“We want prime time” – no love shown for Jaguars by TV
Standout cornerback Jalen Ramsey believes the Jacksonville Jaguars should be playing in prime time.
Ramsey expressed frustration that the NFL moved Jacksonville’s game against Seattle from 1 p.m. to 4:25 p.m. Sunday, far from the spotlight of a night game.
”That’s (wrong),” Ramsey said. ”If it ain’t 8 o’clock, it don’t matter. I would rather play at 1 than 4:25, but it’s all good. If we’re going to get flexed, we need to get flexed to the night game, you know what I’m saying?
”Playing at) 4:25 don’t do nothing for me. It don’t do nothing for anybody on this team.
”At the end of the day, we’re kind of like, `Damn.’ We’re balling and they’re a good team coming in here, and we’re still not getting respect.”
A very small percentage of the country will get to see the matchup of projected No. 5 playoffs seeds on Fox. It will be broadcast in Jacksonville, Orlando and Gainesville in Florida, and throughout Washington, Oregon, Idaho and Alaska as well as half of Montana. An overwhelming majority will get the Philadelphia-Los Angeles Rams game.
THE MUSIC DIDN’T DIE: The New York Giants’ coaching change from Ben McAdoo to interim coach Steve Spagnuolo didn’t stop the music at practice. Just the style a bit.
McAdoo had music playing through most of his practices for his less than two-year tenure. There was a variety of hip hop, club, rap, country and others. Basically, there was something for everyone. His favorite seemed to be country.
When the team hit the practice field Wednesday with Spagnuolo running the team, the first song was Frank Sinatra singing ”New York, New York.”
”You noticed the Sinatra song,” the 57-year-old Spagnuolo said after the workout. ”I did it just to see if the players would know who that was. Some did. Some did not. My dad used to play Frank Sinatra every Sunday morning when we got back from church. It was great. So, I enjoy it. It shifted real quick, didn’t it?”
Spagnuolo, who coached the St. Louis Rams from 2009-11, will return to the head coaching ranks against Dallas (6-6) at MetLife Stadium on Sunday.
GREEN BAY ”GLITZ” The Green Bay Packers have their own piece of jewelry that goes to a standout player. It’s not nearly as glitzy as the ”Turnover Chain” worn by Miami Hurricanes’ football players.
The Packers’ ”Rehab Chain” consists of the word ”rehab” printed in bold letters on a piece of cardboard, attached to a piece of white ribbon. Defensive lineman Kenny Clark had it hanging in his locker this week following his standout, two-sack game against Tampa Bay. He had missed the loss against the Steelers the previous week with a high ankle sprain.
Running back Aaron Jones wore the low-key necklace in the locker room after scoring the winning 20-yard touchdown in overtime to beat the Buccaneers. The rookie had missed the previous two games with a knee injury.
”Working hard in rehab, getting back on the field and making the most of it when you get the chance to get out there,” Jones said after the game in describing the chain.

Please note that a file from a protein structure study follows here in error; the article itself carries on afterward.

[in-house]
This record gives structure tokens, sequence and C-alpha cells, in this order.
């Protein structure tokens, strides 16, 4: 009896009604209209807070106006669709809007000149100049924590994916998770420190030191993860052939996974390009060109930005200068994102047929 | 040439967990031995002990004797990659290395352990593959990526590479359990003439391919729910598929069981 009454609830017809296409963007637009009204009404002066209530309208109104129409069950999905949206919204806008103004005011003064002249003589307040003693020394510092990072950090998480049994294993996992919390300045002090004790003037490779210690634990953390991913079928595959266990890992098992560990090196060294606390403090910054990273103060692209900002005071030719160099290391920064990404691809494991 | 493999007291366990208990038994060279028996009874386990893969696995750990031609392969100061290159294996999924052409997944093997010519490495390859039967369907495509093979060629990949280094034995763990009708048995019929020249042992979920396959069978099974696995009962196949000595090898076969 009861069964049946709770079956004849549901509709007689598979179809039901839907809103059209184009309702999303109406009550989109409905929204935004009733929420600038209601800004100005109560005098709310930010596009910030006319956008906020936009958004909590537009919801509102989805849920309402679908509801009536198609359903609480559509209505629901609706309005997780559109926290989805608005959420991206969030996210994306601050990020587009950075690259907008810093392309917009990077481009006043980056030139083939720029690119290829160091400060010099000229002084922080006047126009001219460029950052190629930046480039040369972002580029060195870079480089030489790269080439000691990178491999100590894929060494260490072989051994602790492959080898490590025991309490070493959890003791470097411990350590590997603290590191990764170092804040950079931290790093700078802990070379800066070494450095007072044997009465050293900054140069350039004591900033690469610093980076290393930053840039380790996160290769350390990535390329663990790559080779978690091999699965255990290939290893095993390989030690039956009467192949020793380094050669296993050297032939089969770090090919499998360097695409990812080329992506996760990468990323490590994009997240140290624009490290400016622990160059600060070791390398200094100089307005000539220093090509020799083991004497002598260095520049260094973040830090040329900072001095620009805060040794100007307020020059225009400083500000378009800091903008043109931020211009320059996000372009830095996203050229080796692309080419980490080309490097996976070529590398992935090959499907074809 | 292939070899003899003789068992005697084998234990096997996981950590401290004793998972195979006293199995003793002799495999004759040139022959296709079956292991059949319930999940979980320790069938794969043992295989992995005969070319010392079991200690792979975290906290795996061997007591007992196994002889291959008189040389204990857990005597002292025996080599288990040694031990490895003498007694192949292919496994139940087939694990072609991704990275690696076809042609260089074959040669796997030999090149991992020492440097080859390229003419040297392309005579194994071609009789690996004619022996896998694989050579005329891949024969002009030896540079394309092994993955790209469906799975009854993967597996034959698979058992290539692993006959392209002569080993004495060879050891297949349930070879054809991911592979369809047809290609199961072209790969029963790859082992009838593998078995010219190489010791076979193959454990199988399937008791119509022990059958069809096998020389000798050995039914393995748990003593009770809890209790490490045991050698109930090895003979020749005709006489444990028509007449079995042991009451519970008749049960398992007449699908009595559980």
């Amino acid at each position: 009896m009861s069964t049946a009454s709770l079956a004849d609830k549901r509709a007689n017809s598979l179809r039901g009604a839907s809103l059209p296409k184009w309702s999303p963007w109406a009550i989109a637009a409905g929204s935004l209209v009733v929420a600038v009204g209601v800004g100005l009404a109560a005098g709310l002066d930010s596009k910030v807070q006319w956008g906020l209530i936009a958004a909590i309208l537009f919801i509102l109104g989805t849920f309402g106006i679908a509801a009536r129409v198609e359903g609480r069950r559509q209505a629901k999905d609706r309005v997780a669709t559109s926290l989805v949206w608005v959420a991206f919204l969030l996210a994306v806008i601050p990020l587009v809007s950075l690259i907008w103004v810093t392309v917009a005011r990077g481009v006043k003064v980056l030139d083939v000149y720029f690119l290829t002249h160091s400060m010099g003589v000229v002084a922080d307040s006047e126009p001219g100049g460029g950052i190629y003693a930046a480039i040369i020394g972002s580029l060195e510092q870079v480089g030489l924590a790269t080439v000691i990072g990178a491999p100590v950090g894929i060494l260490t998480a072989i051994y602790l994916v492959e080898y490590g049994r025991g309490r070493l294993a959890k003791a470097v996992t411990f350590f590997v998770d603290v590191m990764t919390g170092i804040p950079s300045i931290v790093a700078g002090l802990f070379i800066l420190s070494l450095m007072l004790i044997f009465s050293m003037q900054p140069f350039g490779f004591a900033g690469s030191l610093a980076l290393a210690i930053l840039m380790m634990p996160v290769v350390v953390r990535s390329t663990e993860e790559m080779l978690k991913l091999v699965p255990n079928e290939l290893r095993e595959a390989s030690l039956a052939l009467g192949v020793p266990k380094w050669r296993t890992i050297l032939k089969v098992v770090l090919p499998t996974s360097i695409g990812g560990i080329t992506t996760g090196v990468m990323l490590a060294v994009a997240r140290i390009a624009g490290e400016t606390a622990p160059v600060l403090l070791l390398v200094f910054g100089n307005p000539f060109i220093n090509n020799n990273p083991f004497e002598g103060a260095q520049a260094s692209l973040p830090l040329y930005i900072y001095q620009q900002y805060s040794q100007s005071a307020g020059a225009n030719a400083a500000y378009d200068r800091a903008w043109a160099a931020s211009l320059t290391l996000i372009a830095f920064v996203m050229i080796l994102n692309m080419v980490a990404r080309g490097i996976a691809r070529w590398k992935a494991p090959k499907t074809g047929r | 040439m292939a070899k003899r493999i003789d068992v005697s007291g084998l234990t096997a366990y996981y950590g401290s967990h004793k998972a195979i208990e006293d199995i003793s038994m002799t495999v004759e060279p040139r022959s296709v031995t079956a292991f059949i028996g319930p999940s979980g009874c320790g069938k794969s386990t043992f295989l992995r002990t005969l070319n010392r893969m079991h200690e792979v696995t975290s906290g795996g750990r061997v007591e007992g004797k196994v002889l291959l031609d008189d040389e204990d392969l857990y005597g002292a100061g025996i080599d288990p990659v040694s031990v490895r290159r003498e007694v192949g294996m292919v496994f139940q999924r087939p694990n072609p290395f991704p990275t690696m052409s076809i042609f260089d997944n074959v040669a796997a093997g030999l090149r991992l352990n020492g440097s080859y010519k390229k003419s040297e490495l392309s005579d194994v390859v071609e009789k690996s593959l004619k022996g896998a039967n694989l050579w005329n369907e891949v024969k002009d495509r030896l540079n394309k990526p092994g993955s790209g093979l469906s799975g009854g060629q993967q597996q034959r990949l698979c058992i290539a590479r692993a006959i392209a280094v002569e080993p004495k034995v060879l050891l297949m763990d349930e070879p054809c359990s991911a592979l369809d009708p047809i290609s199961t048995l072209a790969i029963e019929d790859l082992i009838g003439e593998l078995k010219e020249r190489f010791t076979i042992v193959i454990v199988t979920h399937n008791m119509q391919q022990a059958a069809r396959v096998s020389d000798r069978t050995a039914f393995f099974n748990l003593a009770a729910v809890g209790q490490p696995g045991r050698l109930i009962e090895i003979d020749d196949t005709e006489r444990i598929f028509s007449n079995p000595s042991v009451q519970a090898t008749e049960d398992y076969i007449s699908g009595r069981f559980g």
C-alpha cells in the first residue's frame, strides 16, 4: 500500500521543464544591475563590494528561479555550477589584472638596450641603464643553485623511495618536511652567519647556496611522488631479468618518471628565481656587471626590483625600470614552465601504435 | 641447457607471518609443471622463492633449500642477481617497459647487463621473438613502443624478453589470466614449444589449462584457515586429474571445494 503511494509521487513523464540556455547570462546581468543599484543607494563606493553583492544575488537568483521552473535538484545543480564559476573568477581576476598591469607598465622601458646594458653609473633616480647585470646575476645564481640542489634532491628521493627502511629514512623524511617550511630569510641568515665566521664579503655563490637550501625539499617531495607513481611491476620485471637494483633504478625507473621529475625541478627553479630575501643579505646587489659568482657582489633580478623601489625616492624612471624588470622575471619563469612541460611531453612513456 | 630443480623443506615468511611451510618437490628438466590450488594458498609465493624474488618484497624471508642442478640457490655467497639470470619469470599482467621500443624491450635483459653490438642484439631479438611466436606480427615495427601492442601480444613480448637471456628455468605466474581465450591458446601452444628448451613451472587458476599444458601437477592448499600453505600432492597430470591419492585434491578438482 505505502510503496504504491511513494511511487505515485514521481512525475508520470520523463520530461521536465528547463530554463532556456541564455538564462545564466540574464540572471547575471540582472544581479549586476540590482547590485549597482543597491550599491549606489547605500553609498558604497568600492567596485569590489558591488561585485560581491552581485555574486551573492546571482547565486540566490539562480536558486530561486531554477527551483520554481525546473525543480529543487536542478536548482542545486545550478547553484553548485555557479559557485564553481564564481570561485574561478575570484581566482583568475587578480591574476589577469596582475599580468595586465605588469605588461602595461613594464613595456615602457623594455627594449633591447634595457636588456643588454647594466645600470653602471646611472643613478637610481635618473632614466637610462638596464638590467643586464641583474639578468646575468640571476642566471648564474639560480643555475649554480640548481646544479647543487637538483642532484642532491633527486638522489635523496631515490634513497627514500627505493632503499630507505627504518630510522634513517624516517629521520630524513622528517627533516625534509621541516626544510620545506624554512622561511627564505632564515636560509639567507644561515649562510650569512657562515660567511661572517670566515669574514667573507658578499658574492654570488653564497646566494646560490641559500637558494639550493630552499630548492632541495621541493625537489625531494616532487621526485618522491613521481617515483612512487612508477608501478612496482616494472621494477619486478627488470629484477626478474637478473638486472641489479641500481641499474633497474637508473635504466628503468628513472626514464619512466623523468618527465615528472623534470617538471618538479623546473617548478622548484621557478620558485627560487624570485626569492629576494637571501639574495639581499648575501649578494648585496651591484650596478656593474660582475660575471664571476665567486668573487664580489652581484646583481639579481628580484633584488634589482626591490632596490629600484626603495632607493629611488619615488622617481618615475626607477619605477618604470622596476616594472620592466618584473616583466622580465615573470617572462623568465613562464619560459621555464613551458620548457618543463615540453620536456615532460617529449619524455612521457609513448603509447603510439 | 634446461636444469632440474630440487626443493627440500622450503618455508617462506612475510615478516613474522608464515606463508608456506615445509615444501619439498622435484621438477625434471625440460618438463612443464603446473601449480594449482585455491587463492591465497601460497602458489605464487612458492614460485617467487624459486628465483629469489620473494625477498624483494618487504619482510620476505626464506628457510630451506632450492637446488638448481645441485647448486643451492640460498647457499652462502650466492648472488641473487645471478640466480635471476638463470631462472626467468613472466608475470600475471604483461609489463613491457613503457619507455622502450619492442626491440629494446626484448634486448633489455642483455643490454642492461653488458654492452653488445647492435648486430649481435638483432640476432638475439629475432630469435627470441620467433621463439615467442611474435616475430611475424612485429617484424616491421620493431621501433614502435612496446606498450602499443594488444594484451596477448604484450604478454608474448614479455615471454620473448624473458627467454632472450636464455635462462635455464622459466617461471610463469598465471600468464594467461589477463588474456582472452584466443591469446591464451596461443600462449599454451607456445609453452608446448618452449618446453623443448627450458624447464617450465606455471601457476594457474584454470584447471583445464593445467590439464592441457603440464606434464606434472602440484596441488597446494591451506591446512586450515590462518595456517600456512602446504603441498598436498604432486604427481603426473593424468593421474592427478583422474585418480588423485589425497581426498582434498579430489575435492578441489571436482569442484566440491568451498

250 PLUS 250 EQUALS 500: The Dallas Cowboys, who visit the last-place New York Giants on Sunday, are one win from becoming the 12th NFL team with 500 regular-season victories. And it just so happens Dallas had 250 regular-season wins when Jerry Jones bought the franchise in 1989.
So yes, it’ll be a milestone for Jones in an eventful few months for the outspoken owner and general manager if it happens in the final four games.
Tight end Jason Witten, in his 15th season, has been there for 132 of Jones’ wins.
”I think anybody that grows up a fan of this game respects the tradition of what the Cowboys are,” Witten said. ”Certainly when Mr. Jones came, he had a lot of challenges in front of him. They don’t give away wins in this league. You earn every one of them.”
Chicago and Green Bay are the only franchises with at least 700 wins.
CAPTURE THE FLAG: The American Flag Football League will have some NFL star power for its inaugural season-long tournament.
The league announced this week that three of the four pro teams in the tournament will have Michael Vick, Chad Johnson and Hall of Famer Marshall Faulk as captains. The fourth team will have an ”outside the box” tandem as captains. The rosters for those teams will be selected in a draft in 2018.
Registration has also begun for the 1,024-team ”America’s bracket.” Those teams will take part in a single elimination 7-on-7 flag football tournament starting in March, ending with a winner-take-all final for $1 million in July between the top pro team and the best from America’s bracket.
Among the players participating are former NBA slam dunk champion and college football player Nate Robinson, who will be on a pro team.
Teams will need to have a roster of between seven and 12 players and a player who loses in the first round will be able to sign as a free agent with another team later in the tournament. Teams that win their first two games get their $99 entry fee back.
AP Pro Football Writers Barry Wilner, Schuyler Dixon and Josh Dubow, and Sports Writers Mark Long, Tom Canavan and Genaro C. Armas contributed.
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